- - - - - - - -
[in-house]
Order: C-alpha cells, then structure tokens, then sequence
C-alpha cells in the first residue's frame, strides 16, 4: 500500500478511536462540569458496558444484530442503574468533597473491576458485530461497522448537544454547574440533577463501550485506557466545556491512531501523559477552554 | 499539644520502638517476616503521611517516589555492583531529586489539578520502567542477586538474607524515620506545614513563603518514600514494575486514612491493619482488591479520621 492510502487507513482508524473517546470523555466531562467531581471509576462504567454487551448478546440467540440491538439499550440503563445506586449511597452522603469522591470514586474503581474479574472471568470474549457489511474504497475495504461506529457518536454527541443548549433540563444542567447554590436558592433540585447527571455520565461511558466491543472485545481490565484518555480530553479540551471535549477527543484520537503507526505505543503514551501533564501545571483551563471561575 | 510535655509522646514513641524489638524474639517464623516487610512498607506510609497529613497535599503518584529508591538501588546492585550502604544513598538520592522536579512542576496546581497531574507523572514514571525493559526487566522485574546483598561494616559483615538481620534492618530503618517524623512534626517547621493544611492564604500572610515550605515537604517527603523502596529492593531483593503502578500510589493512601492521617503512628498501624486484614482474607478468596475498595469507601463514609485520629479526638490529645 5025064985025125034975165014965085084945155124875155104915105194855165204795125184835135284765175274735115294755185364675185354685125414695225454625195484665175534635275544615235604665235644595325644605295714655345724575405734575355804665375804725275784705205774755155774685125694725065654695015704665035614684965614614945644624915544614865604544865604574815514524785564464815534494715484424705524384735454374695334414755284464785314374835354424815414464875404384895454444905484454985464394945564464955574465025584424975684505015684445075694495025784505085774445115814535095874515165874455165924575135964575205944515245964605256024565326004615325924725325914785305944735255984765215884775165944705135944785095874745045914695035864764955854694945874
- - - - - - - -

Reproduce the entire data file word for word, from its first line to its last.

[in-house]
Order: C-alpha cells, then structure tokens, then sequence
C-alpha cells in the first residue's frame, strides 16, 4: 500500500478511536462540569458496558444484530442503574468533597473491576458485530461497522448537544454547574440533577463501550485506557466545556491512531501523559477552554 | 499539644520502638517476616503521611517516589555492583531529586489539578520502567542477586538474607524515620506545614513563603518514600514494575486514612491493619482488591479520621 492510502487507513482508524473517546470523555466531562467531581471509576462504567454487551448478546440467540440491538439499550440503563445506586449511597452522603469522591470514586474503581474479574472471568470474549457489511474504497475495504461506529457518536454527541443548549433540563444542567447554590436558592433540585447527571455520565461511558466491543472485545481490565484518555480530553479540551471535549477527543484520537503507526505505543503514551501533564501545571483551563471561575 | 510535655509522646514513641524489638524474639517464623516487610512498607506510609497529613497535599503518584529508591538501588546492585550502604544513598538520592522536579512542576496546581497531574507523572514514571525493559526487566522485574546483598561494616559483615538481620534492618530503618517524623512534626517547621493544611492564604500572610515550605515537604517527603523502596529492593531483593503502578500510589493512601492521617503512628498501624486484614482474607478468596475498595469507601463514609485520629479526638490529645 5025064985025125034975165014965085084945155124875155104915105194855165204795125184835135284765175274735115294755185364675185354685125414695225454625195484665175534635275544615235604665235644595325644605295714655345724575405734575355804665375804725275784705205774755155774685125694725065654695015704665035614684965614614945644624915544614865604544865604574815514524785564464815534494715484424705524384735454374695334414755284464785314374835354424815414464875404384895454444905484454985464394945564464955574465025584424975684505015684445075694495025784505085774445115814535095874515165874455165924575135964575205944515245964605256024565326004615325924725325914785305944735255984765215884775165944705135944785095874745045914695035864764955854694945874